South Park – North Park – Golden Hill

Friday, May 5, 2017

The American Church Is Not Threatened

Why We Need Parks
There was a time when all we had was access to nature—we were so inextricably in it and of it. Our ancestors spent their first 2.5 million years operating as nomadic groups that gathered plants where they grew and hunted animals where they grazed. Relatively recently, around 10,000 years ago, something phenomenal shifted.
Author Michael Harris goes on to note how our urbanized existence has robbed us of something crucial to our well-being, and how even a short walk in the park can restore that something. I note this as I sit in my little travel trailer on a writing retreat at a mostly deserted campground in northern Wisconsin, a few yards from the La Crosse River. It nearly goes without saying that I'm inclined to agree with Harris on this point.

Our Lives in Ten Years
If the previous link harkens back to better times, "Ten Year Futures" looks forward to how emerging technologies will change how we live and what we buy. Blogger Benedict Evans (who works at a venture capital firm in Silicon Valley that invests in technology companies—so he just might know what he's talking about), begins,
On one hand, we have a set of profound changes coming as a result of new primary technology. Electric and autonomous cars will change cities, virtual and mixed reality will change the entire computing experience, and machine learning is changing the kind of questions that computers can answer. But each of these is also just beginning, especially relative to their potential—they are at the bottom of the S-Curve where smartphones are now getting towards the top. On the other hand, I think we can see a set of changes that come not so much from any new technology as from shifts in consumer behavior and operating economics. These changes are potentially just as big, and might be starting sooner.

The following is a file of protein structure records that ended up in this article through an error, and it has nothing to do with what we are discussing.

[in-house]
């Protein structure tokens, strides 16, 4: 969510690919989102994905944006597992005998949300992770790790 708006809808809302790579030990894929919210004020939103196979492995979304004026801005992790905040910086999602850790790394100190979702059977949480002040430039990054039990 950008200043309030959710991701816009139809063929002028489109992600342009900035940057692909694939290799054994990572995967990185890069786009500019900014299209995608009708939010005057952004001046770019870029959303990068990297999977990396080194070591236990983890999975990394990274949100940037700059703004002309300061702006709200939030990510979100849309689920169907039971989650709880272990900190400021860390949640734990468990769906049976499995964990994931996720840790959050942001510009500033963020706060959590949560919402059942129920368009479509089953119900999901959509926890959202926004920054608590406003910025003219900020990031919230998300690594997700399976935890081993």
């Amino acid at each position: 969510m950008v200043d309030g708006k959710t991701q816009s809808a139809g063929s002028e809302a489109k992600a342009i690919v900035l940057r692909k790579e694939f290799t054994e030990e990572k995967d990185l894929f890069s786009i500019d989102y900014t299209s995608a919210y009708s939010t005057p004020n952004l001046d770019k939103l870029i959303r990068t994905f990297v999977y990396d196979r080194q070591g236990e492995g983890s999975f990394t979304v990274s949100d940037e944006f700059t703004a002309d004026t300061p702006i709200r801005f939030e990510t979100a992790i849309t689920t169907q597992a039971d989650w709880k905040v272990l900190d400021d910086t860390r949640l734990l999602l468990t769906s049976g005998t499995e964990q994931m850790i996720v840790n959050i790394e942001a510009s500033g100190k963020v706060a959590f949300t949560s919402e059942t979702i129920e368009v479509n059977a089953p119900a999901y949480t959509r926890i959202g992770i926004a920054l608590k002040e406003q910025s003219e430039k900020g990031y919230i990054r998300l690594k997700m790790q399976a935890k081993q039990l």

Everybody Needs a Boss
Tish Harrison Warren addresses an issue that has arisen in light of mega-popular women bloggers, what she calls "the crisis of authority." Although controversy in the world of women bloggers has raised the issue, it is not new in evangelical circles, where charismatic speakers and writers are apt to forego serious accountability to a church or a governing board. That is a formula for trouble, of course, but it's a serious temptation in our entrepreneurial movement. Thus the need for periodic articles like Warren's.
The American Church Is Not Threatened
At least compared to what the church faces elsewhere. I usually like to end this report with something lighter, but I can't help pointing us to the challenges our Iraqi brothers and sisters face, as this series of photos poignantly notes.
When we say "Jesus Christ" we have no option but to look at this movement from below to above as it takes place in Him, at His exaltation—the exaltation of man as it has taken place and still takes place in Him. When we see Him we see the Father (John 14:9), but we also see the child, ourselves, man—in the full sense of the word, the true man, the man who exists in this history.
Karl Barth, Church Dogmatics IV.2 page 29.
Grace and peace,
Mark Galli
Mark Galli
Mark Galli
Editor in Chief, Christianity Today

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